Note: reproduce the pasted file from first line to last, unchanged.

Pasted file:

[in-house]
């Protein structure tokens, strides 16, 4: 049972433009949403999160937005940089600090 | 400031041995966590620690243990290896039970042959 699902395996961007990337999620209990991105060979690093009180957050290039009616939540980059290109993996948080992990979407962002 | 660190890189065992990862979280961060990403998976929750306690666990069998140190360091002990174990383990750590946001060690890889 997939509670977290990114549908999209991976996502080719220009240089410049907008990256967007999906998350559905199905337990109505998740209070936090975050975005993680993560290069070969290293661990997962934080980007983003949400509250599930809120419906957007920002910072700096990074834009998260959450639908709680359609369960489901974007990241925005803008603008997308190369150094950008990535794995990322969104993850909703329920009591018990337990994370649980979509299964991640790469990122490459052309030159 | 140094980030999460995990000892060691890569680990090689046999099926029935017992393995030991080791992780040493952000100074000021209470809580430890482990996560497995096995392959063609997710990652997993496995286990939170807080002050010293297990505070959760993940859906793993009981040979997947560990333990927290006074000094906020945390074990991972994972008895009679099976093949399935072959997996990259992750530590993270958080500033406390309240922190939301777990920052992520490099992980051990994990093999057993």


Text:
[in-house]
């Protein structure tokens, strides 16, 4: 049972433009949403999160937005940089600090 | 400031041995966590620690243990290896039970042959 699902395996961007990337999620209990991105060979690093009180957050290039009616939540980059290109993996948080992990979407962002 | 660190890189065992990862979280961060990403998976929750306690666990069998140190360091002990174990383990750590946001060690890889 997939509670977290990114549908999209991976996502080719220009240089410049907008990256967007999906998350559905199905337990109505998740209070936090975050975005993680993560290069070969290293661990997962934080980007983003949400509250599930809120419906957007920002910072700096990074834009998260959450639908709680359609369960489901974007990241925005803008603008997308190369150094950008990535794995990322969104993850909703329920009591018990337990994370649980979509299964991640790469990122490459052309030159 | 140094980030999460995990000892060691890569680990090689046999099926029935017992393995030991080791992780040493952000100074000021209470809580430890482990996560497995096995392959063609997710990652997993496995286990939170807080002050010293297990505070959760993940859906793993009981040979997947560990333990927290006074000094906020945390074990991972994972008895009679099976093949399935072959997996990259992750530590993270958080500033406390309240922190939301777990920052992520490099992980051990994990093999057993």